So what exactly is Francis teaching us about love, or more specifically, about love as it is present in the family?
A key to understanding both this document and love as Francis presents it is that love is anything but static or passive. Love is an action. Love is a decision, which we are called to affirm and continually recommit to.
For those called to marriage, this means choosing to let their love continue to grow and develop as they age and progress through life. As Pope Francis writes, “The love [that the couple] pledge is greater than any emotion, feeling, or state of mind, although it may include all of these. It is a deeper love, a lifelong decision of the heart. Even amid unresolved conflicts and confused emotional situations, they daily reaffirm their decision to love, to belong to one another, to share their lives and to continue loving and forgiving.” 
Francis emphasizes that this way of loving should be active at all points in the couple’s relationship. “The primary objective [of marriage preparation] is to help each to learn how to love this very real person with whom he or she plans to share his or her whole life.”  He goes on to say that pastoral care of engaged and married couples “should be centered on the marriage bond, assisting couple not only to deepen their love but also to overcome problems and difficulties.” 
Francis repeatedly calls attention to the centrality of decisions in a marriage relationship. This begins with the wedding, which should be more about helping the couple to “embark upon marriage as a lifelong calling based on a firm and realistic decision to face all trials and difficult moments together” than the energy- and joy-draining trappings (invitations, clothes, guests, reception, etc.). [211-212]
So what are some practical decisions that Francis offers to families to help love flourish within them? Here are a few highlights:
- Dialogue with each other: “This means being ready to listen patiently and attentively to everything the other person wants to say…Often the other spouse does not need a solution to his or her problems, but simply to be heard, to feel that someone has acknowledged their pain, their disappointment, their fear, their anger, their hopes and their dreams.” 
- Develop a shared routine that incorporates intentional acts of love: “These could include a morning kiss, an evening blessing, waiting at the door to welcome each other home, taking trips together, and sharing household chores.”  These examples might seem ordinary or boring, but represent repeated decisions to commit oneself to another.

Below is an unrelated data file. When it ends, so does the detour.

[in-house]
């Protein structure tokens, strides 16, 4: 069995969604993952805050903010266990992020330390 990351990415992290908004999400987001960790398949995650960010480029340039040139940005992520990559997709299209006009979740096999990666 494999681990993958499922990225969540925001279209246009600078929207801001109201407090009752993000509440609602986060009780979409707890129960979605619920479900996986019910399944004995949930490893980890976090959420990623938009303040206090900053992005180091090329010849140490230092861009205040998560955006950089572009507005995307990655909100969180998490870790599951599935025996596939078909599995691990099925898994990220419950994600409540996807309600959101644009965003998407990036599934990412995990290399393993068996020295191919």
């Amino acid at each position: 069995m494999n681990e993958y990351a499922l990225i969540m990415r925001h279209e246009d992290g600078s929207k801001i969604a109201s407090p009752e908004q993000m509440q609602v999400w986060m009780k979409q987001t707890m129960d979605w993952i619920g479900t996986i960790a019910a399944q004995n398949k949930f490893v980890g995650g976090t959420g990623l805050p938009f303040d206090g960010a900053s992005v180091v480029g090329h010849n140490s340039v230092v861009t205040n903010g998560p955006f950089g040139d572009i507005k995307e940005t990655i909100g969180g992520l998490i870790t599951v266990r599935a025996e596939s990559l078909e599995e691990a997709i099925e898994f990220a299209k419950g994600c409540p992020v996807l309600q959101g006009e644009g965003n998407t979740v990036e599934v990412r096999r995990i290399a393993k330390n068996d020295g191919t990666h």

- Face crises together: “At these times, it becomes all the more important to create opportunities for speaking heart to heart.”  Rather than retreating into silence, Francis invites family members to name the challenges they face so that they can face them together.
- Forgive each other: “[Forgiveness] is rooted in a positive attitude that seeks to understand other people’s weaknesses and to excuse them.”  No one is perfect, which means that if we want to keep loving each other, we’ll have to keep forgiving each other.
Throughout the many (and I mean “many” – this thing is 263 pages long!) beautiful and moving passages of this exhortation, Francis continually emphasizes the way in which love goes well beyond a feeling of attraction or passing impulse. Similarly, the decision to love cannot be fully exhausted by any single moment.
As he discusses the myriad ways in which family life can manifest the great gift of love that God offers us, Francis draws our attention again and again to what love really means. Love means making a decision to love and to keep loving, day-in and day-out, moment by moment.
For more of The Jesuit Post’s coverage on Amoris Laetitia:
You can also check out the coverage from our friends at America Magazine here.
Cover image courtesy FlickrCC user Jonathan Camuzo, found here.